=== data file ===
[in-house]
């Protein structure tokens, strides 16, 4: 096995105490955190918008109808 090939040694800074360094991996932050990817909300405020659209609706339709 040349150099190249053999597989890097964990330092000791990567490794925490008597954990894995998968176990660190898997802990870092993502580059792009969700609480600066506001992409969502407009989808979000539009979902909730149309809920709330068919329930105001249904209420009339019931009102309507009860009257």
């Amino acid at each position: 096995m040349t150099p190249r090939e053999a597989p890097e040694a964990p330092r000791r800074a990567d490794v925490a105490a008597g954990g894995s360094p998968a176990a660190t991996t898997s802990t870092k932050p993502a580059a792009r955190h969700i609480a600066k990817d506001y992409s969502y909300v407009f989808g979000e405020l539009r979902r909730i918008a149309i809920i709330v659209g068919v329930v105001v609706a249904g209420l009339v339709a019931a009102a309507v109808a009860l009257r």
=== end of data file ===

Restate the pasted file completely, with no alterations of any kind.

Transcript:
[in-house]
């Protein structure tokens, strides 16, 4: 096995105490955190918008109808 090939040694800074360094991996932050990817909300405020659209609706339709 040349150099190249053999597989890097964990330092000791990567490794925490008597954990894995998968176990660190898997802990870092993502580059792009969700609480600066506001992409969502407009989808979000539009979902909730149309809920709330068919329930105001249904209420009339019931009102309507009860009257």
């Amino acid at each position: 096995m040349t150099p190249r090939e053999a597989p890097e040694a964990p330092r000791r800074a990567d490794v925490a105490a008597g954990g894995s360094p998968a176990a660190t991996t898997s802990t870092k932050p993502a580059a792009r955190h969700i609480a600066k990817d506001y992409s969502y909300v407009f989808g979000e405020l539009r979902r909730i918008a149309i809920i709330v659209g068919v329930v105001v609706a249904g209420l009339v339709a019931a009102a309507v109808a009860l009257r």